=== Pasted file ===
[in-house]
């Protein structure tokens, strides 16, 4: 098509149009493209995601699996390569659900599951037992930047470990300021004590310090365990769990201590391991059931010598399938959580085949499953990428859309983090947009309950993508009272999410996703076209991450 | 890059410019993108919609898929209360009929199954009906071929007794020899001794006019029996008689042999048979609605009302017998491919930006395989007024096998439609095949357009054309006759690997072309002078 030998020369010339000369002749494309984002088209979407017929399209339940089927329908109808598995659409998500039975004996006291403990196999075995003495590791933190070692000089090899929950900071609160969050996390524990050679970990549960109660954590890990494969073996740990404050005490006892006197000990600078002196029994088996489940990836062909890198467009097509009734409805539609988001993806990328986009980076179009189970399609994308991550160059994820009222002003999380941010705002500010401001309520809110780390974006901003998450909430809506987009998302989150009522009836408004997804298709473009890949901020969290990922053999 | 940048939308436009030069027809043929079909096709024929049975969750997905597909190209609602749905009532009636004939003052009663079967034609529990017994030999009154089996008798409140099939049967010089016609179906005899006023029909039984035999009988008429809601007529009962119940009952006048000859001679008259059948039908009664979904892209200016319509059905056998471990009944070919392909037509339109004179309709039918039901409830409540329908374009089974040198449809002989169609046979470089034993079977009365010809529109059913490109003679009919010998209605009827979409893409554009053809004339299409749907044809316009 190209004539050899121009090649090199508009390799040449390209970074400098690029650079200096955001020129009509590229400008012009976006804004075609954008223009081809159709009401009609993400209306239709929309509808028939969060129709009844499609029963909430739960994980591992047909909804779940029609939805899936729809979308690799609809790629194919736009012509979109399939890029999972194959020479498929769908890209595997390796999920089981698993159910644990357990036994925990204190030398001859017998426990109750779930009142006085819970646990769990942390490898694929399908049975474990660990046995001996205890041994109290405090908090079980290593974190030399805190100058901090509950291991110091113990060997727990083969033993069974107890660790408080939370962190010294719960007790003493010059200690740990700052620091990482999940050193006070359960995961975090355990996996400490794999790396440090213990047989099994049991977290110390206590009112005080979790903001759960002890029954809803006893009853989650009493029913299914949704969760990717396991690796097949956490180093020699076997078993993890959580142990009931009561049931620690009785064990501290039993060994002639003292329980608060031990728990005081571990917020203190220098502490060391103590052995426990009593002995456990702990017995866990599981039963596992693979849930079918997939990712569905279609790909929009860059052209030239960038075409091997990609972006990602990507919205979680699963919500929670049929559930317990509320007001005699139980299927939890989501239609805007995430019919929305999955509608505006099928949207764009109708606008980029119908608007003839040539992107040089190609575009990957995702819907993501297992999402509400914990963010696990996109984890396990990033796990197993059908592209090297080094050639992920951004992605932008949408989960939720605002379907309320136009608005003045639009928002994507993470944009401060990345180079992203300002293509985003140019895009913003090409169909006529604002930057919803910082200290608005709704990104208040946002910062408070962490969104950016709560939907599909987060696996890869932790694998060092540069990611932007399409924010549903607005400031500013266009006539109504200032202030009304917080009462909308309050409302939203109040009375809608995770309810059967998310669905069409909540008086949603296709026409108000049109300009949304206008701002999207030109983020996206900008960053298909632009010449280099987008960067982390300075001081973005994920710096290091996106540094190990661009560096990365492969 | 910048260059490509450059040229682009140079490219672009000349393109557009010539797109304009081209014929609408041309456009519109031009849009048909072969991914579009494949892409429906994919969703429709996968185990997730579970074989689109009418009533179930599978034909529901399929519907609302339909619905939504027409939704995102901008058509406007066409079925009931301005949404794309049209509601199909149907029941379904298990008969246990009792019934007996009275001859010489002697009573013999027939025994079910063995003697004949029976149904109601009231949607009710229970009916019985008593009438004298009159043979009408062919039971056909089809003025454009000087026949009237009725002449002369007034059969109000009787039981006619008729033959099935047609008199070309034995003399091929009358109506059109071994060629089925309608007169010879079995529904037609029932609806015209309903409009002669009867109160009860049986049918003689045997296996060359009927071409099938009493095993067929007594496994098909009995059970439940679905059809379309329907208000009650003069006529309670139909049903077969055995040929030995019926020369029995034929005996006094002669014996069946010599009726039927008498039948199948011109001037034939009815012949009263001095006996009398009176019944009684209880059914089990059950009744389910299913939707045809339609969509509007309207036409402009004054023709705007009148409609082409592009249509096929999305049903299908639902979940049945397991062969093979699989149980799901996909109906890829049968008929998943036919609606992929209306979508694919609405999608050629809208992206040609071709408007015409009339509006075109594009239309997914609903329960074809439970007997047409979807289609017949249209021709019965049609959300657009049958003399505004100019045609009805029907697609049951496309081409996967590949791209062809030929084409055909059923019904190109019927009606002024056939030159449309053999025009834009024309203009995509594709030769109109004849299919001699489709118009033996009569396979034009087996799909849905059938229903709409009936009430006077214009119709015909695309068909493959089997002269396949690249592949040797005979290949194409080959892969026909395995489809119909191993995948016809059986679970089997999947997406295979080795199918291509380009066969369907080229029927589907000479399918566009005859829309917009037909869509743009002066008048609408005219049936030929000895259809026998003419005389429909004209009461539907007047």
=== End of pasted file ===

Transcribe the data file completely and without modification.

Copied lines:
[in-house]
């Protein structure tokens, strides 16, 4: 098509149009493209995601699996390569659900599951037992930047470990300021004590310090365990769990201590391991059931010598399938959580085949499953990428859309983090947009309950993508009272999410996703076209991450 | 890059410019993108919609898929209360009929199954009906071929007794020899001794006019029996008689042999048979609605009302017998491919930006395989007024096998439609095949357009054309006759690997072309002078 030998020369010339000369002749494309984002088209979407017929399209339940089927329908109808598995659409998500039975004996006291403990196999075995003495590791933190070692000089090899929950900071609160969050996390524990050679970990549960109660954590890990494969073996740990404050005490006892006197000990600078002196029994088996489940990836062909890198467009097509009734409805539609988001993806990328986009980076179009189970399609994308991550160059994820009222002003999380941010705002500010401001309520809110780390974006901003998450909430809506987009998302989150009522009836408004997804298709473009890949901020969290990922053999 | 940048939308436009030069027809043929079909096709024929049975969750997905597909190209609602749905009532009636004939003052009663079967034609529990017994030999009154089996008798409140099939049967010089016609179906005899006023029909039984035999009988008429809601007529009962119940009952006048000859001679008259059948039908009664979904892209200016319509059905056998471990009944070919392909037509339109004179309709039918039901409830409540329908374009089974040198449809002989169609046979470089034993079977009365010809529109059913490109003679009919010998209605009827979409893409554009053809004339299409749907044809316009 190209004539050899121009090649090199508009390799040449390209970074400098690029650079200096955001020129009509590229400008012009976006804004075609954008223009081809159709009401009609993400209306239709929309509808028939969060129709009844499609029963909430739960994980591992047909909804779940029609939805899936729809979308690799609809790629194919736009012509979109399939890029999972194959020479498929769908890209595997390796999920089981698993159910644990357990036994925990204190030398001859017998426990109750779930009142006085819970646990769990942390490898694929399908049975474990660990046995001996205890041994109290405090908090079980290593974190030399805190100058901090509950291991110091113990060997727990083969033993069974107890660790408080939370962190010294719960007790003493010059200690740990700052620091990482999940050193006070359960995961975090355990996996400490794999790396440090213990047989099994049991977290110390206590009112005080979790903001759960002890029954809803006893009853989650009493029913299914949704969760990717396991690796097949956490180093020699076997078993993890959580142990009931009561049931620690009785064990501290039993060994002639003292329980608060031990728990005081571990917020203190220098502490060391103590052995426990009593002995456990702990017995866990599981039963596992693979849930079918997939990712569905279609790909929009860059052209030239960038075409091997990609972006990602990507919205979680699963919500929670049929559930317990509320007001005699139980299927939890989501239609805007995430019919929305999955509608505006099928949207764009109708606008980029119908608007003839040539992107040089190609575009990957995702819907993501297992999402509400914990963010696990996109984890396990990033796990197993059908592209090297080094050639992920951004992605932008949408989960939720605002379907309320136009608005003045639009928002994507993470944009401060990345180079992203300002293509985003140019895009913003090409169909006529604002930057919803910082200290608005709704990104208040946002910062408070962490969104950016709560939907599909987060696996890869932790694998060092540069990611932007399409924010549903607005400031500013266009006539109504200032202030009304917080009462909308309050409302939203109040009375809608995770309810059967998310669905069409909540008086949603296709026409108000049109300009949304206008701002999207030109983020996206900008960053298909632009010449280099987008960067982390300075001081973005994920710096290091996106540094190990661009560096990365492969 | 910048260059490509450059040229682009140079490219672009000349393109557009010539797109304009081209014929609408041309456009519109031009849009048909072969991914579009494949892409429906994919969703429709996968185990997730579970074989689109009418009533179930599978034909529901399929519907609302339909619905939504027409939704995102901008058509406007066409079925009931301005949404794309049209509601199909149907029941379904298990008969246990009792019934007996009275001859010489002697009573013999027939025994079910063995003697004949029976149904109601009231949607009710229970009916019985008593009438004298009159043979009408062919039971056909089809003025454009000087026949009237009725002449002369007034059969109000009787039981006619008729033959099935047609008199070309034995003399091929009358109506059109071994060629089925309608007169010879079995529904037609029932609806015209309903409009002669009867109160009860049986049918003689045997296996060359009927071409099938009493095993067929007594496994098909009995059970439940679905059809379309329907208000009650003069006529309670139909049903077969055995040929030995019926020369029995034929005996006094002669014996069946010599009726039927008498039948199948011109001037034939009815012949009263001095006996009398009176019944009684209880059914089990059950009744389910299913939707045809339609969509509007309207036409402009004054023709705007009148409609082409592009249509096929999305049903299908639902979940049945397991062969093979699989149980799901996909109906890829049968008929998943036919609606992929209306979508694919609405999608050629809208992206040609071709408007015409009339509006075109594009239309997914609903329960074809439970007997047409979807289609017949249209021709019965049609959300657009049958003399505004100019045609009805029907697609049951496309081409996967590949791209062809030929084409055909059923019904190109019927009606002024056939030159449309053999025009834009024309203009995509594709030769109109004849299919001699489709118009033996009569396979034009087996799909849905059938229903709409009936009430006077214009119709015909695309068909493959089997002269396949690249592949040797005979290949194409080959892969026909395995489809119909191993995948016809059986679970089997999947997406295979080795199918291509380009066969369907080229029927589907000479399918566009005859829309917009037909869509743009002066008048609408005219049936030929000895259809026998003419005389429909004209009461539907007047």